SURFICIAL DEPOSITS SHOWN ON THE GEOLOGIC MAP
The age and extent of the glaciers responsible for the old drift are not known, but glaciers evidently covered this part of the Cascade Range very early in the development of Mount Rainier, perhaps even before the volcano first appeared. The old drift consists mostly of glacial deposits over lying bedrock formations that are older than Mount Rainier and underlying lava flows from the volcano. The lava flows are of a rock known as andesite,1 and they form many of the ridges that radiate from the base of the volcano, such as Mazama and Rampart Ridges and Burroughs Mountain. Each old drift deposit shown on the geologic map contains compact till, but some also include mudflows and rubbles of volcanic origin.
Old drift exposed in a roadcut upslope from Narada Falls lies on a surface of glacially smoothed and scratched bedrock (fig. 4, locality 1). The till at this locality is overlain by a pumice-bearing deposit of sand and fine gravel that is interbedded with mudflows. This deposit, together with the till, is about 100 feet thick and is overlain by a lava flow from Mount Rainier that forms Mazama Ridge.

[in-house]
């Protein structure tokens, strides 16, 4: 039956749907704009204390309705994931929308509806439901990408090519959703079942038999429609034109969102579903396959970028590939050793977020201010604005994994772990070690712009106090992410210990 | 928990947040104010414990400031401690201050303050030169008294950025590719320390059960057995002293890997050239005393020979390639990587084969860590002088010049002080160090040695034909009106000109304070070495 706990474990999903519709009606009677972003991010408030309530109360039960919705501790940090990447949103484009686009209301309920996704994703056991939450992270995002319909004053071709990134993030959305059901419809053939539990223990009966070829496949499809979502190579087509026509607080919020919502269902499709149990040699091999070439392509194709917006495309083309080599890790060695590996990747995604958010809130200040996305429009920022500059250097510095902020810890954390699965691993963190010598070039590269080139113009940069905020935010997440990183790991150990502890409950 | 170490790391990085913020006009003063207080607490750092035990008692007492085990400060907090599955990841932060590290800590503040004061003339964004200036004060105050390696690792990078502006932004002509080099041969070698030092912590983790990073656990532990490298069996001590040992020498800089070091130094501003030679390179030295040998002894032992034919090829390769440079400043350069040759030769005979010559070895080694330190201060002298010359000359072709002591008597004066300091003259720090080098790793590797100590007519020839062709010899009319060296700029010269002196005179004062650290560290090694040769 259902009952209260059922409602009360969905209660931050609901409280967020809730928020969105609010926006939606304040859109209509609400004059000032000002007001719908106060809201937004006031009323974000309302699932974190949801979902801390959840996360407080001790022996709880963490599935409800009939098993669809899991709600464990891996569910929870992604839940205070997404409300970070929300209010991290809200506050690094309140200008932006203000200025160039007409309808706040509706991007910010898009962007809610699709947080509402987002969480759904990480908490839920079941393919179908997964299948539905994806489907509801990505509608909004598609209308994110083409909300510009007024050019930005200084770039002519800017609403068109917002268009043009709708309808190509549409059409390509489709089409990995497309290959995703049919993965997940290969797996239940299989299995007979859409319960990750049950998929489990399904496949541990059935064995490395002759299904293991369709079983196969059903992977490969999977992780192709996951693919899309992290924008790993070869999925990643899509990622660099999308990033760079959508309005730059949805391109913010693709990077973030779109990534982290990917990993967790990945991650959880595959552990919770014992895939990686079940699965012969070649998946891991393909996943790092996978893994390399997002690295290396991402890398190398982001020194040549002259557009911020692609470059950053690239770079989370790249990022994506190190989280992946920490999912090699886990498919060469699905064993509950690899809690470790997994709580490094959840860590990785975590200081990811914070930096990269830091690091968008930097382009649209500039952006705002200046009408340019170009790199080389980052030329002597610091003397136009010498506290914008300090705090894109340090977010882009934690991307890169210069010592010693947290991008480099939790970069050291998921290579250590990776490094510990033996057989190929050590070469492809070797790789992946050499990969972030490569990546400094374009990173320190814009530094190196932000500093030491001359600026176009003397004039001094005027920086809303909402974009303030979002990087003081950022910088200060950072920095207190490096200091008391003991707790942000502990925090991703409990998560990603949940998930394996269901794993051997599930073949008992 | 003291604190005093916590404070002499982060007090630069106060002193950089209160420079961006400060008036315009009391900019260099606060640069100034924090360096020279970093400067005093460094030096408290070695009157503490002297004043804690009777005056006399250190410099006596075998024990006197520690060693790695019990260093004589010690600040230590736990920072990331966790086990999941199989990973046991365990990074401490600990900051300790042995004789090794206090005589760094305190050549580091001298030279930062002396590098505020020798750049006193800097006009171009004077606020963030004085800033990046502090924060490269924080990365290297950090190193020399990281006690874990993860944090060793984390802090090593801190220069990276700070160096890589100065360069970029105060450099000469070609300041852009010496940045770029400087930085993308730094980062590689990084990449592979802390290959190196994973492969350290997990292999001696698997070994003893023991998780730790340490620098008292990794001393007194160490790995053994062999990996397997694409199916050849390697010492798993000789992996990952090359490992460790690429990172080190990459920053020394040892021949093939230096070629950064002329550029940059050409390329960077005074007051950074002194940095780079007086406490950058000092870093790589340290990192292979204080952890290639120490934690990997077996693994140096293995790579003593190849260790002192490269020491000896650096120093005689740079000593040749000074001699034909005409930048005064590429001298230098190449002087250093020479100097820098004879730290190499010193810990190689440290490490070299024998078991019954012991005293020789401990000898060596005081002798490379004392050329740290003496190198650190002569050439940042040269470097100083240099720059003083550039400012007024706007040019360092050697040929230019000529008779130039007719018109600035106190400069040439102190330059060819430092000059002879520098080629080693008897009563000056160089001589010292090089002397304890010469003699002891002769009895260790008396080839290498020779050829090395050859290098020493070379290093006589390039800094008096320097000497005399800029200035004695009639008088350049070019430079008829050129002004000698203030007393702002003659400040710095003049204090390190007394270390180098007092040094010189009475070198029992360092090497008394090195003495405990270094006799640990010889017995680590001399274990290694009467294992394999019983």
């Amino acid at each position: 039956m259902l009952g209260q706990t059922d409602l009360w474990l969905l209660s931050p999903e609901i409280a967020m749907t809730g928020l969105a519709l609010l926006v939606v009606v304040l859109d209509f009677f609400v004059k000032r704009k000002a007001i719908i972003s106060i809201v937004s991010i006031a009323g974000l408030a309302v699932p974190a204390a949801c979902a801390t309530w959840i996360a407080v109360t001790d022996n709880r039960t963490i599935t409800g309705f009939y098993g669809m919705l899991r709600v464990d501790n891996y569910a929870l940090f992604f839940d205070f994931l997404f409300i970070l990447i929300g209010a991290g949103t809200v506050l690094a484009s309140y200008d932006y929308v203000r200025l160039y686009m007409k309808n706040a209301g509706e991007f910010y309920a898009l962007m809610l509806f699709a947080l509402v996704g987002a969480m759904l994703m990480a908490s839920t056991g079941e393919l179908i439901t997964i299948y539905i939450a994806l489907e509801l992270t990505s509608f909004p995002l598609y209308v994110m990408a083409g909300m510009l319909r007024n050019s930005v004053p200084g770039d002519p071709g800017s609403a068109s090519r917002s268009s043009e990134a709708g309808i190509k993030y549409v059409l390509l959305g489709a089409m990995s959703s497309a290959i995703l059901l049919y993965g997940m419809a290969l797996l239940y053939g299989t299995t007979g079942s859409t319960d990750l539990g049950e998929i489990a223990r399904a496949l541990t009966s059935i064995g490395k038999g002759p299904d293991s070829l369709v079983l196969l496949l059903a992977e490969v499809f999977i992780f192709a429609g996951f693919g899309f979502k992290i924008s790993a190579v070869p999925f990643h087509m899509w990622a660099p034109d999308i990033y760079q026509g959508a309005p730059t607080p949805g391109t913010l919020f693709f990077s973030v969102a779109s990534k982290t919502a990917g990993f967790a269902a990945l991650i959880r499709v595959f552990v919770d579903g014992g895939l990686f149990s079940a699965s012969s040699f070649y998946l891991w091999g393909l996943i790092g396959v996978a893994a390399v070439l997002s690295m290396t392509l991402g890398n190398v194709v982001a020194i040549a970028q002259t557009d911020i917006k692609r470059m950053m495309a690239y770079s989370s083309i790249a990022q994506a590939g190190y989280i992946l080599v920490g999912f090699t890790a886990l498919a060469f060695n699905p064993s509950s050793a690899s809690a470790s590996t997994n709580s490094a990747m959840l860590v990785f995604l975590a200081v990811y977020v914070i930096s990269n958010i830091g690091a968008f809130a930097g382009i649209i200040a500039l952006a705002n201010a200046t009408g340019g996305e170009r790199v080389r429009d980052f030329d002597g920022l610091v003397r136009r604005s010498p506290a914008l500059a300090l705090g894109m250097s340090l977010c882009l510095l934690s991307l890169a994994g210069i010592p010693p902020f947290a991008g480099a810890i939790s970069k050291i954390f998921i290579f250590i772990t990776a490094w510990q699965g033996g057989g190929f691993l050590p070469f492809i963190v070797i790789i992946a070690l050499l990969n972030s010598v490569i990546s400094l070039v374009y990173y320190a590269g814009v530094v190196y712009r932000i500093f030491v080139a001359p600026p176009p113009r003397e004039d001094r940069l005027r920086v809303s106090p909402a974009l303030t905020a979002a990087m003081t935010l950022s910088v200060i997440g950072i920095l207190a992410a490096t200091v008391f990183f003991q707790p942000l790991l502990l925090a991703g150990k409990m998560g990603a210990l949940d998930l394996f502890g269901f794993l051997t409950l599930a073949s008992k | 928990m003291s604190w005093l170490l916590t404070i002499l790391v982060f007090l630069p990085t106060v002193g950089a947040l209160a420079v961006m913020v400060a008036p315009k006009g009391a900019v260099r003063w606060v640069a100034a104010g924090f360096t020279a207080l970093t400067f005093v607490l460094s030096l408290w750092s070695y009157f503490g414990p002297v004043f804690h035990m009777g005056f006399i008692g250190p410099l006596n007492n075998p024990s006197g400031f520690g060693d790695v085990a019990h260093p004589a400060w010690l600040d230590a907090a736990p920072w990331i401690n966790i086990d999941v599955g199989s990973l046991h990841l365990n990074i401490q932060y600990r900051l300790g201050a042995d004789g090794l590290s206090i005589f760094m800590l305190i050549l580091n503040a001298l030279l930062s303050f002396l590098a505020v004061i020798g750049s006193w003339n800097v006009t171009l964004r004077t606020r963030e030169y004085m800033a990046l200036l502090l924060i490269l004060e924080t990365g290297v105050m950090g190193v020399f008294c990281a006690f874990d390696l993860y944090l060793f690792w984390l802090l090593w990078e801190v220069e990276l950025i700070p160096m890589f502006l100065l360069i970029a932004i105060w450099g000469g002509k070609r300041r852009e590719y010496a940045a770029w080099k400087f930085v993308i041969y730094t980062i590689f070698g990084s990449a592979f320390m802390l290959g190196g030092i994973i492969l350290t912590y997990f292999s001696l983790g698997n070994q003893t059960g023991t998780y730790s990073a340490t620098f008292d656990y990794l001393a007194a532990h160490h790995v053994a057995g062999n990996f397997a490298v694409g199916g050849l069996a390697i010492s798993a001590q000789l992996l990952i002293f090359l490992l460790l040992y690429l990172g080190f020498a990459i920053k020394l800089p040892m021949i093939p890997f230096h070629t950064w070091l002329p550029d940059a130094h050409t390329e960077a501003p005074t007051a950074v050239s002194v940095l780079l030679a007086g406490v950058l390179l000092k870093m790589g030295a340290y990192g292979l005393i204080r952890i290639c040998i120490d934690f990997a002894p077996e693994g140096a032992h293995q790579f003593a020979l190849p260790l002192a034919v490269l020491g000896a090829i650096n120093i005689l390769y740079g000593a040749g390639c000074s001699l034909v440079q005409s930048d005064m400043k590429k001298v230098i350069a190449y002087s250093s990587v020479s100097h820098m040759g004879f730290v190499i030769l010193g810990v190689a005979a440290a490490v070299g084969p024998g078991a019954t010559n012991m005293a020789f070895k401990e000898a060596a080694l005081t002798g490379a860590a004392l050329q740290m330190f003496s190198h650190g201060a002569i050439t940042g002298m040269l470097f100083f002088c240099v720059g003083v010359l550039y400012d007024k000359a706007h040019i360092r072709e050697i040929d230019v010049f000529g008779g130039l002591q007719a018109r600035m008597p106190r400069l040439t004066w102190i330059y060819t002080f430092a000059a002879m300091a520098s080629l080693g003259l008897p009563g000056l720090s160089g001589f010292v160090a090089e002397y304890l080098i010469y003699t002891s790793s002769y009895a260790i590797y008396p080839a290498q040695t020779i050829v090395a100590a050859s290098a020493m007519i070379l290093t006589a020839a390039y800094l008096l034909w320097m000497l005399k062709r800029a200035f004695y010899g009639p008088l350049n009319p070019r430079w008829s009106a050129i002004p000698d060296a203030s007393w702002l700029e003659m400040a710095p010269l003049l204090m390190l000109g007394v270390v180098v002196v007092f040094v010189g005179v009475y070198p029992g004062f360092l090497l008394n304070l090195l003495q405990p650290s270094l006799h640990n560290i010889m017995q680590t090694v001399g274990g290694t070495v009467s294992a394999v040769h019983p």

Old drift at the west end of Burroughs Mountain (fig. 4, locality 2) consists of about 800 feet of compact bouldery gray till and beds of sand and fine gravel. It is overlain, consecutively, by a deposit of loose gray and red volcanic rubble about 300 feet thick and by a lava flow from Mount Rainier. In Glacier Basin (fig. 4, locality 3) old till lies on top of compact mudflows and hard bedrock (fig. 5) . The till is very compact and bouldery (fig. 6) and is several hundred feet thick. Banked against it is an old lava flow from Mount Rainier, and both the till and the flow are over-lain, in turn, by a red volcanic rubble and a younger lava flow from Mount Rainier. The red rubble probably is part of the deposit that overlies the old drift at the west end of Burroughs Mountain. The old mudflows, the till, and the red rubble have been intruded by a wall-like andesite dike that forms a prominent ridge along the north side of Glacier Basin.
Last Updated: 01-Mar-2005